I’m often asked rhetorically why brands need to go digital? And, I often answer in the most non-rhetorical way: Why shouldn’t brands go digital? Everything related with consumers is encompassed with a digital layer now and brands are coerced to review their digital touch-points in the wake of this disruption. Although digital does not have a novelty element in its vein to offer, yet the most challenging aspect of the brands that have been successful in the past using a traditional system is the divide between an eCommerce vs a brick-and-mortar retail model and the supposed cause of a dilution in their brand equity should they plan to go online.
This is a classic conundrum faced especially by luxury brands that have predominantly been late adopters and are still eschewing large-scale digitisation and the weight of its implications.
Brands are facing other challenges as just having a digital strategy isn’t enough anymore as their efforts seem akin to blindly throwing darts at a board missing the target and not producing the desired results. This is my tuppence-worth observation.
The imminent challenge is maintaining a price parity in online and asset-light models in comparison to offline store formats. Brands have carefully orchestrated higher prices for their craft justifying customer experience and the grandeur they offer in physical stores as a key driver in increasing prices every year, ensuring their products will continue to be perceived as valuable over time. Brands can no longer have different pricing structures for multiple geographies as online makes way for seamless pricing structures since social media channels are also leading to increased sensitivity in consumer mindset globally. Consumers are a lot aware of price sensitivity because they can share online reviews and make deep-dive comparisons via user-generated-content and analytics that make it all possible with a click of a button. As also is the capability to reach out to consumers through multiple channels (omnichannel) and the turn around time to make their products available as soon as they are launched become deciding factors of the tenacity to survive for a brand.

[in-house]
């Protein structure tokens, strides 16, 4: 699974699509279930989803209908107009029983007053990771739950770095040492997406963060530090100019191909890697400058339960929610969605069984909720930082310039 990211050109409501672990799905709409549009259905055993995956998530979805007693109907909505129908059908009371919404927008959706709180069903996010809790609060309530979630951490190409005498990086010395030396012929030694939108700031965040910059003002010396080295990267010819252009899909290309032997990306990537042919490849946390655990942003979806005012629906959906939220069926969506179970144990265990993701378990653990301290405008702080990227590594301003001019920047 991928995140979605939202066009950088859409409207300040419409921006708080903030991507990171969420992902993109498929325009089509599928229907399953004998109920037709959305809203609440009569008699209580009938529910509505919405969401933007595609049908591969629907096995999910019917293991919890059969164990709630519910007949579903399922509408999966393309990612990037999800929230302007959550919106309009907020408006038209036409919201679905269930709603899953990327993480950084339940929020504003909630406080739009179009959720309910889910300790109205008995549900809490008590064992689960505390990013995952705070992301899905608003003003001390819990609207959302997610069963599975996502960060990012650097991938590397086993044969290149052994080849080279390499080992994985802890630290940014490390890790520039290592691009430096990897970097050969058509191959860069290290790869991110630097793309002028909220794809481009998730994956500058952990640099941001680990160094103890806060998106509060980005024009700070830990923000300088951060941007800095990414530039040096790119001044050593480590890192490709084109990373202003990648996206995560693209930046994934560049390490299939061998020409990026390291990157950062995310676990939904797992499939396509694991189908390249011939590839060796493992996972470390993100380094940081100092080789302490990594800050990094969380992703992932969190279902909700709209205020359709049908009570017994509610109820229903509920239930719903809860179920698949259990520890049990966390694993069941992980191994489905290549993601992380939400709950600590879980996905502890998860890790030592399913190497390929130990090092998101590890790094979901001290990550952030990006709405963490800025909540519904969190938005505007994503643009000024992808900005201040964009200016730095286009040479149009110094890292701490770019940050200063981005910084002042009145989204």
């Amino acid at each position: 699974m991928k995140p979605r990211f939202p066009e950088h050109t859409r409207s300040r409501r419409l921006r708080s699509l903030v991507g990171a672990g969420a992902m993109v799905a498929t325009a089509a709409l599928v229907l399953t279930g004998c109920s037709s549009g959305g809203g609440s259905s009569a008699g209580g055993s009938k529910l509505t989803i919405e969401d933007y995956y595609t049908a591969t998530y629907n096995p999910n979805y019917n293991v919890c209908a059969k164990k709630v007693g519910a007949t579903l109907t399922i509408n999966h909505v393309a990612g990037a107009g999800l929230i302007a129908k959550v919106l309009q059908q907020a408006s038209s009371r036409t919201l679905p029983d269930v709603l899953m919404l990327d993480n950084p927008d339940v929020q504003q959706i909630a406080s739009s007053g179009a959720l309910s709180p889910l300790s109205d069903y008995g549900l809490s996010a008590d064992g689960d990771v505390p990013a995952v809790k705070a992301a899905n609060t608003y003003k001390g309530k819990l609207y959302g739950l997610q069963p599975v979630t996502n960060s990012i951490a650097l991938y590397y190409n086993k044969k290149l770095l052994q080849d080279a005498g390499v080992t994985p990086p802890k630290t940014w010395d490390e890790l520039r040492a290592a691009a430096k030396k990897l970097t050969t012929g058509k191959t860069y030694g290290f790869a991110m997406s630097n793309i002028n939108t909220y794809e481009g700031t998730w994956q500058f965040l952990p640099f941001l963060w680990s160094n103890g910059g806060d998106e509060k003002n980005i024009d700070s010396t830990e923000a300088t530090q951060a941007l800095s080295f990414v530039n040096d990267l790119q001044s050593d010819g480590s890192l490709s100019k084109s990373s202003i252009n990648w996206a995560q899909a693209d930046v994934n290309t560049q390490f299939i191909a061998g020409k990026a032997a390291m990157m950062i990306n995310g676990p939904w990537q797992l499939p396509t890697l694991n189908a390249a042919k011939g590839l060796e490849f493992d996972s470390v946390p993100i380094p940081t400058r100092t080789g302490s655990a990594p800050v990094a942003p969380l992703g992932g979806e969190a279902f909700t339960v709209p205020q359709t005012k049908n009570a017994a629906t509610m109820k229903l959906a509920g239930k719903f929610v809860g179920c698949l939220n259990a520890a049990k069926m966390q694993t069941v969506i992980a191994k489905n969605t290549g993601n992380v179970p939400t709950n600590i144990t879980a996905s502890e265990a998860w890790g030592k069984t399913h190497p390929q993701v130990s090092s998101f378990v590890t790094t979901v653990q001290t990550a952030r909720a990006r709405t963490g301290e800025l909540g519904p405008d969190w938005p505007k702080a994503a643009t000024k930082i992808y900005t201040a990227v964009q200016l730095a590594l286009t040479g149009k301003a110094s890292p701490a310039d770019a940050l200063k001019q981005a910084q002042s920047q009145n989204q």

Brands are finding themselves at digital crossroads, at the intersection of e-commerce, technology, and brick-and-mortar retail and are looking to integrate these aspects for an added perspective to an enhanced customer experience in digital, mobile, and retail environments.
Take for instance Amazon Books and its newly opened brick-and-mortar store in Seattle that will have (Yes! REAL) books in addition to Amazon devices in a very Apple-like store format using their digital prowess to seamlessly integrate with the physical world.
Brands are now truly immersive, interactive by way of my experience of seeing the craftsmanship of the products and hence spectacular and relevant to a consumer’s emotional need in their own way going an extra mile redefining consumer-brand ethos.
Given the enormous opportunity, motivators offer to create a genuine value and enhanced customer loyalty, brands are pursuing a connection with consumers and taking it a to a whole new emotional level. Belle, Quel beau initiative!
While brands are using digital marketing campaigns to economise and increase profitability, they are also very wary of knowing the customer in and out and in a more individualistic and personalised narrative as opposed to having a generic overview of the consumer. The idea is to be more authentic and not reflecting the dichotomy focusing on “WHY” the customer should invest in their craft and enterprise and not on the “HOW MUCH”.